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Mario Batali's take on steak

By Donna Mah in Hong Kong | China Daily | Updated: 2012-11-02 16:23

Mario Batali's take on steak

Carnevino delivers high-quality steaks in a warm ambience aided by marble, leather and wood. Photo provided to China Daily

It's not hard to guess a new Italian steakhouse from chef Mario Batali and business partner, Joe Bastianich, serves. The award-winning steakhouse from Las Vegas, Carnevino (carne - meat; vino - wine), has opened in Hong Kong in the heart of Central delivering its own dry-aged steaks in a warm ambience aided by marble, leather and wood.

The restaurant is in the same building as Lupa, another Mario Batali restaurant, but each has its own distinct charm and personality. Carnevino is a steakhouse where you can enjoy good food made from high quality ingredients and not feel like you need to be rolled out the door after your meal.

To start, the crudos - pesce crudo (raw fish) and carne cruda (raw meat) - are delicately flavored and light. The pesce crudo included geoduck clam with lime and espelette, which was sweet with a hint of citrus and spice. The Wagyu crudo with Apician spices is made with M-9 Australian Wagyu thinly sliced and evenly marbled, served with a mix of fresh herbs and dry spices. This is a unique dish with very soft texture and bold flavor.

I like radish a whole lot better now that I am an adult, and the sweetness of cooked daikon and the slight spiciness of cherry radishes are now welcome at any meal. Carnevino serves a radish salad made with a variety of fresh and pickled radishes, braised daikon, and dressed with a warm guanciale vinaigrette. Guanciale is an unsmoked Italian bacon made using pork jowl. When the salad is brought to table, the server grates some fresh horseradish on to it, which adds the familiar heat, but also some sweetness to the dish. Don't wait too long to eat this dish as the horseradish becomes bitter when exposed to air and heat.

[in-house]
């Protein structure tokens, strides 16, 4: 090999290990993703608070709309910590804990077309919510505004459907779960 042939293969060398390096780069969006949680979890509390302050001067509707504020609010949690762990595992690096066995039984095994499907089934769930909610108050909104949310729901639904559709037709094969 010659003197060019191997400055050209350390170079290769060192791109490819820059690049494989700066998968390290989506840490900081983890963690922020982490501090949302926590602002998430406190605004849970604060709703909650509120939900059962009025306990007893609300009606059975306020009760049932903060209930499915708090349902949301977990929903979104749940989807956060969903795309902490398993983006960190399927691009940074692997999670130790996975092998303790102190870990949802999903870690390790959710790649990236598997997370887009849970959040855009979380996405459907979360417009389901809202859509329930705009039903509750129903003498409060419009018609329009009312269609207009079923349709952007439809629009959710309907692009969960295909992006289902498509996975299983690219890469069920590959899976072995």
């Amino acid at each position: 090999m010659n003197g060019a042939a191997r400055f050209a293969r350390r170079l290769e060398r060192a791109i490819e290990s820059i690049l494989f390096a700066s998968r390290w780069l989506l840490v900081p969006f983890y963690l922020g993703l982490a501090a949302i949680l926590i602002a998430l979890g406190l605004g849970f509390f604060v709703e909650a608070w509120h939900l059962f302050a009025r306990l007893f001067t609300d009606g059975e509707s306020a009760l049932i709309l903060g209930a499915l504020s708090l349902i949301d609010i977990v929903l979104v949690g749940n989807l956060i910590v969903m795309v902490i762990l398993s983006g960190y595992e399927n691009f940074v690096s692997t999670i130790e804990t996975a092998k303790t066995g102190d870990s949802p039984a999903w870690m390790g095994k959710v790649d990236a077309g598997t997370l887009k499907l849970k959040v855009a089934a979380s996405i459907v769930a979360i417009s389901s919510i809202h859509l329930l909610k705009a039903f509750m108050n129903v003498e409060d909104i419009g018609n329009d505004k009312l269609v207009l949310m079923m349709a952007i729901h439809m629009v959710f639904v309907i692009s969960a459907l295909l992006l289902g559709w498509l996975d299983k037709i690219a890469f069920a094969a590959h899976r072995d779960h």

We also had a dry-aged New York strip, which was simply seasoned with fresh rosemary, garlic, salt and pepper. The meat was tender and flavorful, having been dry-aged for about 70 days.

We also enjoyed our steak with a few side dishes including the guanciale mashed potatoes, charred long beans with salmoriglio, and creamed corn with lime salt. The mashed potatoes are made with brown butter and served with a soft-poached duck egg. The butter gives the dish a bit of a nutty flavor and the duck egg adds richness, making it a decadent version of one of my favorite side dishes. The beans and corn offered a bit of crunch and freshness to the meal.

The meat and the wine here are serious business. The wine is handpicked to complement the steaks and the sommelier is knowledgeable and more than happy to talk to you about what sort of pairing is ideal for the meal.

For more restaurant reviews, click here.

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